Data breaches frequently made the headlines throughout 2021. Phishing and ransomware proved to be the two most popular tools for bad actors. Fines and number of affected individuals were massive — not to mention service disruption. The Colonial Pipeline ransomware attack by DarkSide disrupted the petroleum supply chain along much of the East Coast. Facebook saw 214 million records breached, and Amazon Europe was fined a record-breaking $845 million for misusing customer data for targeted advertising.
What’s especially concerning according to the Identity Theft Research Center (ITRC) is that authorities seem to be more resistant to discussing data breaches. For example, “One state has not posted any data breaches since last September. Withholding important information or failing to post notices on a timely basis may serve to prevent individuals from taking actions to protect their identities.” In comments prepared for the US Senate Committee on Commerce, Science and Technology, James Lee, CEO of ITRC indicated data quantity is no longer the goal of an attack; data quality is. The move is away from identity theft and towards identity fraud where thieves monetize the data they steal.
At the same time, the trend is for organizations to take data privacy seriously and not simply just meet regulatory requirements. Organizations are working to make trust a differentiator and weave it into all business practices and employee training. Gartner reports that by 2023, companies that earn and maintain digital trust with customers will see 30% more digital commerce profits than their competitors.
2021 saw data retention and storage limitation become critical topics for legal, compliance, and privacy. Regulations and litigation associated with over-retention pushed retention to the top of information governance priority lists. Record retention practices and storage limitations are key data processing principles under the GDPR, but new US laws such as the California Privacy Rights Act (CPRA) and Virginia’s Consumer Data Protection Act (CDPA) include similar data retention provisions. Personal data must be stored only as long as needed to achieve the purpose for which it was collected.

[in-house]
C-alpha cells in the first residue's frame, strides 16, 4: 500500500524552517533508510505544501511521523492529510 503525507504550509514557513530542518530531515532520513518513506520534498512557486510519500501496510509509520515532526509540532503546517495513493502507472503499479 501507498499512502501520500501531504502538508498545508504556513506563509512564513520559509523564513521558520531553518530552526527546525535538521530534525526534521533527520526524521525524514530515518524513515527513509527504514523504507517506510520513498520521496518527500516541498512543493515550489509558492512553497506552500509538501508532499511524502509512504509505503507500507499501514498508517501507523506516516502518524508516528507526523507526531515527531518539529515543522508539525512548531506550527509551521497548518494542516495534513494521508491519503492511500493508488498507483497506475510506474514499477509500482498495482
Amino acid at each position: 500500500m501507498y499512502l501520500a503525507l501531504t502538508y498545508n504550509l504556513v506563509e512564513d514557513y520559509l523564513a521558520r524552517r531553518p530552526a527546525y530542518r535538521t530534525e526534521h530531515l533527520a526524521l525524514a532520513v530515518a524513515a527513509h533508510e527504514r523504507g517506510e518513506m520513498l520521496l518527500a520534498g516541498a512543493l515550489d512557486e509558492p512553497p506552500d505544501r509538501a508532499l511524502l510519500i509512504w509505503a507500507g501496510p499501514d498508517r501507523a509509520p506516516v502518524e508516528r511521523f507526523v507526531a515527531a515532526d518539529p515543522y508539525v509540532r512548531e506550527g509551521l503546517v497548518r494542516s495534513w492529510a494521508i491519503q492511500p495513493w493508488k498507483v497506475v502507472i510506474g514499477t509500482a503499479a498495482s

Thoughts around data retention are shifting away from storing all data forever to a risk-based approach. For example, in recent litigation based on Illinois’ Biometric Information Privacy Act, it was concluded that simply holding data longer than its specified retention period, even when no breach occurred, was privacy harm. In addition to litigation risks, over-retention of data increases operational costs when responding to data subject requests and eDiscovery collections. Organizations that over-retain data will have to search through masses of unstructured data to fulfill subject access requests especially when look-back periods expire. In addition, consider the inefficiencies encountered by individuals searching for data just to complete their daily tasks.
The goal of retention and storage limitation principles is to minimize risk to the privacy and security of personal data. The longer a business retains personal data, the greater the chances for unauthorized or unlawful access, use, or disclosure of that data.